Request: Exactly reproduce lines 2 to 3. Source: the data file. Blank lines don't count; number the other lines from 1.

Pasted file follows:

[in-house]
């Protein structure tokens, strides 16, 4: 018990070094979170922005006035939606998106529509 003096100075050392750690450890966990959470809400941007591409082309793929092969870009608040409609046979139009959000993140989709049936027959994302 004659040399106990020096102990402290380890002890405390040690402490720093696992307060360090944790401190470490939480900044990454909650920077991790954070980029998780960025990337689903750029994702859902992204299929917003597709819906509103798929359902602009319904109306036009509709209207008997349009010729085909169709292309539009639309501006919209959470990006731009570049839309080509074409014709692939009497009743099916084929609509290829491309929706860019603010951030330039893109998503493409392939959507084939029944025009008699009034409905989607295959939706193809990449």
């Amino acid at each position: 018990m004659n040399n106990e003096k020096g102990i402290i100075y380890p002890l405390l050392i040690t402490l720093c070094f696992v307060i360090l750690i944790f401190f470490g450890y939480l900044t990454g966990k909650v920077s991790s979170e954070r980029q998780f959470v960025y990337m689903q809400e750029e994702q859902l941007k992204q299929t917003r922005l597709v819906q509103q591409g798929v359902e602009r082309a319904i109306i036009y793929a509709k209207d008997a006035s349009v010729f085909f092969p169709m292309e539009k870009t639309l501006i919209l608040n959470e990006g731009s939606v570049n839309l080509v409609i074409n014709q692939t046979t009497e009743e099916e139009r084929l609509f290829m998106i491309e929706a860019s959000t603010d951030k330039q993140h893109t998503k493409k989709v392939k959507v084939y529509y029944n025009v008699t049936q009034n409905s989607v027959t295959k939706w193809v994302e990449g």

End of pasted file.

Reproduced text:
């Protein structure tokens, strides 16, 4: 018990070094979170922005006035939606998106529509 003096100075050392750690450890966990959470809400941007591409082309793929092969870009608040409609046979139009959000993140989709049936027959994302 004659040399106990020096102990402290380890002890405390040690402490720093696992307060360090944790401190470490939480900044990454909650920077991790954070980029998780960025990337689903750029994702859902992204299929917003597709819906509103798929359902602009319904109306036009509709209207008997349009010729085909169709292309539009639309501006919209959470990006731009570049839309080509074409014709692939009497009743099916084929609509290829491309929706860019603010951030330039893109998503493409392939959507084939029944025009008699009034409905989607295959939706193809990449």
């Amino acid at each position: 018990m004659n040399n106990e003096k020096g102990i402290i100075y380890p002890l405390l050392i040690t402490l720093c070094f696992v307060i360090l750690i944790f401190f470490g450890y939480l900044t990454g966990k909650v920077s991790s979170e954070r980029q998780f959470v960025y990337m689903q809400e750029e994702q859902l941007k992204q299929t917003r922005l597709v819906q509103q591409g798929v359902e602009r082309a319904i109306i036009y793929a509709k209207d008997a006035s349009v010729f085909f092969p169709m292309e539009k870009t639309l501006i919209l608040n959470e990006g731009s939606v570049n839309l080509v409609i074409n014709q692939t046979t009497e009743e099916e139009r084929l609509f290829m998106i491309e929706a860019s959000t603010d951030k330039q993140h893109t998503k493409k989709v392939k959507v084939y529509y029944n025009v008699t049936q009034n409905s989607v027959t295959k939706w193809v994302e990449g």